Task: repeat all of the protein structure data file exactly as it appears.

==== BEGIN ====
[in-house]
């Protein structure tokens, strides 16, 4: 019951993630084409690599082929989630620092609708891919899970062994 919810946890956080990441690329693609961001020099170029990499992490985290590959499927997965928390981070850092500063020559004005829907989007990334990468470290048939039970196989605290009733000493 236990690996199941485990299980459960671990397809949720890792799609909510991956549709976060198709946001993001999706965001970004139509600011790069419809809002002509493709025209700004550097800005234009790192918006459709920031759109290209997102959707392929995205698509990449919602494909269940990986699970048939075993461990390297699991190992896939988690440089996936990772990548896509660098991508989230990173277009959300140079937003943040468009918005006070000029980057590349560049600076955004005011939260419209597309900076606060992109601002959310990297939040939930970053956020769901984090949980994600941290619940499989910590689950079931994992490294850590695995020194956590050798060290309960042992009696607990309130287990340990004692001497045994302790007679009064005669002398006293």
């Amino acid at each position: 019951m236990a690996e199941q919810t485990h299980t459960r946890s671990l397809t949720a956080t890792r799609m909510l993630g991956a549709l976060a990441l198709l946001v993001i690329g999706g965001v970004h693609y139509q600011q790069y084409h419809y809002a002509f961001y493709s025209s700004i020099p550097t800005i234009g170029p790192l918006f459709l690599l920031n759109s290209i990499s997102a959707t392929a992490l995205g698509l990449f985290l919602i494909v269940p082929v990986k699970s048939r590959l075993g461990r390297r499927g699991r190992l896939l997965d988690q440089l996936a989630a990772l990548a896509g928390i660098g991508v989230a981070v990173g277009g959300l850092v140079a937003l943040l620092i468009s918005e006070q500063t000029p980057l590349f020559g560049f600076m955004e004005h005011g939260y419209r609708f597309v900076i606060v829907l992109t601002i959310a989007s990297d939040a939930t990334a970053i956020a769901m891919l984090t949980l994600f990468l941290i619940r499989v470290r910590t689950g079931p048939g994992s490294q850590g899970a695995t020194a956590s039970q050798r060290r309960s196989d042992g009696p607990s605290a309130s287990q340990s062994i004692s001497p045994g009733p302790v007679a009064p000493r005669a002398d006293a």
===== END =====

[in-house]
């Protein structure tokens, strides 16, 4: 019951993630084409690599082929989630620092609708891919899970062994 919810946890956080990441690329693609961001020099170029990499992490985290590959499927997965928390981070850092500063020559004005829907989007990334990468470290048939039970196989605290009733000493 236990690996199941485990299980459960671990397809949720890792799609909510991956549709976060198709946001993001999706965001970004139509600011790069419809809002002509493709025209700004550097800005234009790192918006459709920031759109290209997102959707392929995205698509990449919602494909269940990986699970048939075993461990390297699991190992896939988690440089996936990772990548896509660098991508989230990173277009959300140079937003943040468009918005006070000029980057590349560049600076955004005011939260419209597309900076606060992109601002959310990297939040939930970053956020769901984090949980994600941290619940499989910590689950079931994992490294850590695995020194956590050798060290309960042992009696607990309130287990340990004692001497045994302790007679009064005669002398006293």
């Amino acid at each position: 019951m236990a690996e199941q919810t485990h299980t459960r946890s671990l397809t949720a956080t890792r799609m909510l993630g991956a549709l976060a990441l198709l946001v993001i690329g999706g965001v970004h693609y139509q600011q790069y084409h419809y809002a002509f961001y493709s025209s700004i020099p550097t800005i234009g170029p790192l918006f459709l690599l920031n759109s290209i990499s997102a959707t392929a992490l995205g698509l990449f985290l919602i494909v269940p082929v990986k699970s048939r590959l075993g461990r390297r499927g699991r190992l896939l997965d988690q440089l996936a989630a990772l990548a896509g928390i660098g991508v989230a981070v990173g277009g959300l850092v140079a937003l943040l620092i468009s918005e006070q500063t000029p980057l590349f020559g560049f600076m955004e004005h005011g939260y419209r609708f597309v900076i606060v829907l992109t601002i959310a989007s990297d939040a939930t990334a970053i956020a769901m891919l984090t949980l994600f990468l941290i619940r499989v470290r910590t689950g079931p048939g994992s490294q850590g899970a695995t020194a956590s039970q050798r060290r309960s196989d042992g009696p607990s605290a309130s287990q340990s062994i004692s001497p045994g009733p302790v007679a009064p000493r005669a002398d006293a």